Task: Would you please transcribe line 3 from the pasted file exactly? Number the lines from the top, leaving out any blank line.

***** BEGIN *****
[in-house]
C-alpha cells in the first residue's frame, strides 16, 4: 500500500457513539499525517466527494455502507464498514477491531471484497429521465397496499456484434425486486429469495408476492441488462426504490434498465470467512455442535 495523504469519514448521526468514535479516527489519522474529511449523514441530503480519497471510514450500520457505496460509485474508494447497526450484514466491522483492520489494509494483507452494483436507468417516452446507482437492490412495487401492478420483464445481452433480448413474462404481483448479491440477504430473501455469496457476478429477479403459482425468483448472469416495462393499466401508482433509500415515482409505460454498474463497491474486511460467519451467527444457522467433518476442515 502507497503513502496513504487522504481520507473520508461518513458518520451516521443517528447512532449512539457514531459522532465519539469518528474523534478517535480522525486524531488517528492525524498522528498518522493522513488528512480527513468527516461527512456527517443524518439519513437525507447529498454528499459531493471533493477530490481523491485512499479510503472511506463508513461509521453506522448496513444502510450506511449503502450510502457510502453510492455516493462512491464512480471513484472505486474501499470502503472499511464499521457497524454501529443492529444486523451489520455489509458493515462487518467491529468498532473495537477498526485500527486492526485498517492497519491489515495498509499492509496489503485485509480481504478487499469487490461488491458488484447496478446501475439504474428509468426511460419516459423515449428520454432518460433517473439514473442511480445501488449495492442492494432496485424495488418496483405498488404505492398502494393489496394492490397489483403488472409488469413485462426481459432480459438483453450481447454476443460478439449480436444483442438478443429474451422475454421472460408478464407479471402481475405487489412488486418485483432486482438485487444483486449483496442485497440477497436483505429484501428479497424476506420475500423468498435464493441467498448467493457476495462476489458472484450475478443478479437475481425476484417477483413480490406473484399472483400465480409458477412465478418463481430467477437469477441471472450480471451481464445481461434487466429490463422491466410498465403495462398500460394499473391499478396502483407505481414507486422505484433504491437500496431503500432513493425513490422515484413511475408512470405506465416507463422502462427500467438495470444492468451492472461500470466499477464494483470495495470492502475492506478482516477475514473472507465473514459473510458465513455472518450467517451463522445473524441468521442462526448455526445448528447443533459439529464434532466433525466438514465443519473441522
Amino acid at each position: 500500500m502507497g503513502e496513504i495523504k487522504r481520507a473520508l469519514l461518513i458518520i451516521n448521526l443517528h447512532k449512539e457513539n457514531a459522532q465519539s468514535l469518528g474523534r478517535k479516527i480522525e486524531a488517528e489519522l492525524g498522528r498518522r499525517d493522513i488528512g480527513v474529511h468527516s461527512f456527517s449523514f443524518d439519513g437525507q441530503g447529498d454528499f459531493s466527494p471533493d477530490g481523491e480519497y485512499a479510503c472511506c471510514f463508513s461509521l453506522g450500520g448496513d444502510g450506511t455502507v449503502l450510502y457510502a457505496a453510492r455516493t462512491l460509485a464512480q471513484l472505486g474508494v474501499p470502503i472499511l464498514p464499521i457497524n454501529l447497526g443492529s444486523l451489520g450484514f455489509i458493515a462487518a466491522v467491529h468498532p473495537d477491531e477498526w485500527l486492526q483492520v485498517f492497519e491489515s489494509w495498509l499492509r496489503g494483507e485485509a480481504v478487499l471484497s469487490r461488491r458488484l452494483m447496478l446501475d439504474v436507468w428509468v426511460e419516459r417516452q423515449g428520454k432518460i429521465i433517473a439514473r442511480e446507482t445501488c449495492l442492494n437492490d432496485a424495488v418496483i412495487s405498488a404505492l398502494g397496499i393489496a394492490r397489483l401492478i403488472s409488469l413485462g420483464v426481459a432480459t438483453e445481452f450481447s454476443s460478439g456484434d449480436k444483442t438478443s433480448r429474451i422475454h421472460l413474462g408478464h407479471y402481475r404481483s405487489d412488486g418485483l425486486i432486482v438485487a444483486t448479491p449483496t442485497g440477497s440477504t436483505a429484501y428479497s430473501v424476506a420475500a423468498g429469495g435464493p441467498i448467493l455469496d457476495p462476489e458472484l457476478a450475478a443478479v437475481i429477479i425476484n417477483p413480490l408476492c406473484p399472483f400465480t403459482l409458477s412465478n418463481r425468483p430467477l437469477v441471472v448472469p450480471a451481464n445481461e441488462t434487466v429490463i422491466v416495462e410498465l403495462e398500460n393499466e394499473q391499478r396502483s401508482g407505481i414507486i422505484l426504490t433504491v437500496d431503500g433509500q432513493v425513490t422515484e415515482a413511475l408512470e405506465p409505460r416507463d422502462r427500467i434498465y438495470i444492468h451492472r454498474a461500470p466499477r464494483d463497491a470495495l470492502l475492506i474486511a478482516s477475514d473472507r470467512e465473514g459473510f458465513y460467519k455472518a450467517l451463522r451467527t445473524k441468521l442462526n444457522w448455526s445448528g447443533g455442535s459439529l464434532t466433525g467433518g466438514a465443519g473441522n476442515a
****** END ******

Amino acid at each position: 500500500m502507497g503513502e496513504i495523504k487522504r481520507a473520508l469519514l461518513i458518520i451516521n448521526l443517528h447512532k449512539e457513539n457514531a459522532q465519539s468514535l469518528g474523534r478517535k479516527i480522525e486524531a488517528e489519522l492525524g498522528r498518522r499525517d493522513i488528512g480527513v474529511h468527516s461527512f456527517s449523514f443524518d439519513g437525507q441530503g447529498d454528499f459531493s466527494p471533493d477530490g481523491e480519497y485512499a479510503c472511506c471510514f463508513s461509521l453506522g450500520g448496513d444502510g450506511t455502507v449503502l450510502y457510502a457505496a453510492r455516493t462512491l460509485a464512480q471513484l472505486g474508494v474501499p470502503i472499511l464498514p464499521i457497524n454501529l447497526g443492529s444486523l451489520g450484514f455489509i458493515a462487518a466491522v467491529h468498532p473495537d477491531e477498526w485500527l486492526q483492520v485498517f492497519e491489515s489494509w495498509l499492509r496489503g494483507e485485509a480481504v478487499l471484497s469487490r461488491r458488484l452494483m447496478l446501475d439504474v436507468w428509468v426511460e419516459r417516452q423515449g428520454k432518460i429521465i433517473a439514473r442511480e446507482t445501488c449495492l442492494n437492490d432496485a424495488v418496483i412495487s405498488a404505492l398502494g397496499i393489496a394492490r397489483l401492478i403488472s409488469l413485462g420483464v426481459a432480459t438483453e445481452f450481447s454476443s460478439g456484434d449480436k444483442t438478443s433480448r429474451i422475454h421472460l413474462g408478464h407479471y402481475r404481483s405487489d412488486g418485483l425486486i432486482v438485487a444483486t448479491p449483496t442485497g440477497s440477504t436483505a429484501y428479497s430473501v424476506a420475500a423468498g429469495g435464493p441467498i448467493l455469496d457476495p462476489e458472484l457476478a450475478a443478479v437475481i429477479i425476484n417477483p413480490l408476492c406473484p399472483f400465480t403459482l409458477s412465478n418463481r425468483p430467477l437469477v441471472v448472469p450480471a451481464n445481461e441488462t434487466v429490463i422491466v416495462e410498465l403495462e398500460n393499466e394499473q391499478r396502483s401508482g407505481i414507486i422505484l426504490t433504491v437500496d431503500g433509500q432513493v425513490t422515484e415515482a413511475l408512470e405506465p409505460r416507463d422502462r427500467i434498465y438495470i444492468h451492472r454498474a461500470p466499477r464494483d463497491a470495495l470492502l475492506i474486511a478482516s477475514d473472507r470467512e465473514g459473510f458465513y460467519k455472518a450467517l451463522r451467527t445473524k441468521l442462526n444457522w448455526s445448528g447443533g455442535s459439529l464434532t466433525g467433518g466438514a465443519g473441522n476442515a